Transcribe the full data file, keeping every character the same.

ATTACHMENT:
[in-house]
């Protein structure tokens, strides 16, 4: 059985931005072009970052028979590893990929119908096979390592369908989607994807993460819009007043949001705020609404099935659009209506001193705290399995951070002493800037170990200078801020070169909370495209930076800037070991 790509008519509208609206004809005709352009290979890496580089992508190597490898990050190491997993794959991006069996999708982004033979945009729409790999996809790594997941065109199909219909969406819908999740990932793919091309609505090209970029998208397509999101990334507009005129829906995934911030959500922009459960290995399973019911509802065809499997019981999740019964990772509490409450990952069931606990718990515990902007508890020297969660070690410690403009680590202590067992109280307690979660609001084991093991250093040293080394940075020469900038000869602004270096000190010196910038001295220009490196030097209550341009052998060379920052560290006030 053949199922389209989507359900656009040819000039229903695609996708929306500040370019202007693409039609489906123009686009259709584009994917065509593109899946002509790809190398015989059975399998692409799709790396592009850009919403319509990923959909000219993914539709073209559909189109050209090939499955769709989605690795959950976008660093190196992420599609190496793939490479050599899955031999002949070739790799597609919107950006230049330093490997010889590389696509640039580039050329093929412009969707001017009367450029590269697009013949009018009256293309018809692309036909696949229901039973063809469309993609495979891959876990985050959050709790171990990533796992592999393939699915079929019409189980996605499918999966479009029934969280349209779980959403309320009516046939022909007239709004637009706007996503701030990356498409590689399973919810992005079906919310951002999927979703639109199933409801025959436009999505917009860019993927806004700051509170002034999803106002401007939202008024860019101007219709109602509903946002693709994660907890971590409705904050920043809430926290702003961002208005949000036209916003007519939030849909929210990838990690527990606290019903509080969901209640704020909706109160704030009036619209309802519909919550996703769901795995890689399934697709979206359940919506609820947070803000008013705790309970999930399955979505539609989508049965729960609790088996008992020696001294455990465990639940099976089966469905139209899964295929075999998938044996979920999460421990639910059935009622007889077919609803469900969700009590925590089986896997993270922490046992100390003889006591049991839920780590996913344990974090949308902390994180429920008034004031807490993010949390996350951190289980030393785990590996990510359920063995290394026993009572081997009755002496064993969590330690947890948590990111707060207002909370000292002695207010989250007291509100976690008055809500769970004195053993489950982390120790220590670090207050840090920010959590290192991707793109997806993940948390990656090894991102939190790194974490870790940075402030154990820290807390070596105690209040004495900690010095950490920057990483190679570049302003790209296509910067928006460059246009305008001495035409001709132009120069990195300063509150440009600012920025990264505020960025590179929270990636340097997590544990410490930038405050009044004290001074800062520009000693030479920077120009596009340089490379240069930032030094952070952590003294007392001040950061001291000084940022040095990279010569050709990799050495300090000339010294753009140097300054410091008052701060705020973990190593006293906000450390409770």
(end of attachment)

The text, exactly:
[in-house]
């Protein structure tokens, strides 16, 4: 059985931005072009970052028979590893990929119908096979390592369908989607994807993460819009007043949001705020609404099935659009209506001193705290399995951070002493800037170990200078801020070169909370495209930076800037070991 790509008519509208609206004809005709352009290979890496580089992508190597490898990050190491997993794959991006069996999708982004033979945009729409790999996809790594997941065109199909219909969406819908999740990932793919091309609505090209970029998208397509999101990334507009005129829906995934911030959500922009459960290995399973019911509802065809499997019981999740019964990772509490409450990952069931606990718990515990902007508890020297969660070690410690403009680590202590067992109280307690979660609001084991093991250093040293080394940075020469900038000869602004270096000190010196910038001295220009490196030097209550341009052998060379920052560290006030 053949199922389209989507359900656009040819000039229903695609996708929306500040370019202007693409039609489906123009686009259709584009994917065509593109899946002509790809190398015989059975399998692409799709790396592009850009919403319509990923959909000219993914539709073209559909189109050209090939499955769709989605690795959950976008660093190196992420599609190496793939490479050599899955031999002949070739790799597609919107950006230049330093490997010889590389696509640039580039050329093929412009969707001017009367450029590269697009013949009018009256293309018809692309036909696949229901039973063809469309993609495979891959876990985050959050709790171990990533796992592999393939699915079929019409189980996605499918999966479009029934969280349209779980959403309320009516046939022909007239709004637009706007996503701030990356498409590689399973919810992005079906919310951002999927979703639109199933409801025959436009999505917009860019993927806004700051509170002034999803106002401007939202008024860019101007219709109602509903946002693709994660907890971590409705904050920043809430926290702003961002208005949000036209916003007519939030849909929210990838990690527990606290019903509080969901209640704020909706109160704030009036619209309802519909919550996703769901795995890689399934697709979206359940919506609820947070803000008013705790309970999930399955979505539609989508049965729960609790088996008992020696001294455990465990639940099976089966469905139209899964295929075999998938044996979920999460421990639910059935009622007889077919609803469900969700009590925590089986896997993270922490046992100390003889006591049991839920780590996913344990974090949308902390994180429920008034004031807490993010949390996350951190289980030393785990590996990510359920063995290394026993009572081997009755002496064993969590330690947890948590990111707060207002909370000292002695207010989250007291509100976690008055809500769970004195053993489950982390120790220590670090207050840090920010959590290192991707793109997806993940948390990656090894991102939190790194974490870790940075402030154990820290807390070596105690209040004495900690010095950490920057990483190679570049302003790209296509910067928006460059246009305008001495035409001709132009120069990195300063509150440009600012920025990264505020960025590179929270990636340097997590544990410490930038405050009044004290001074800062520009000693030479920077120009596009340089490379240069930032030094952070952590003294007392001040950061001291000084940022040095990279010569050709990799050495300090000339010294753009140097300054410091008052701060705020973990190593006293906000450390409770």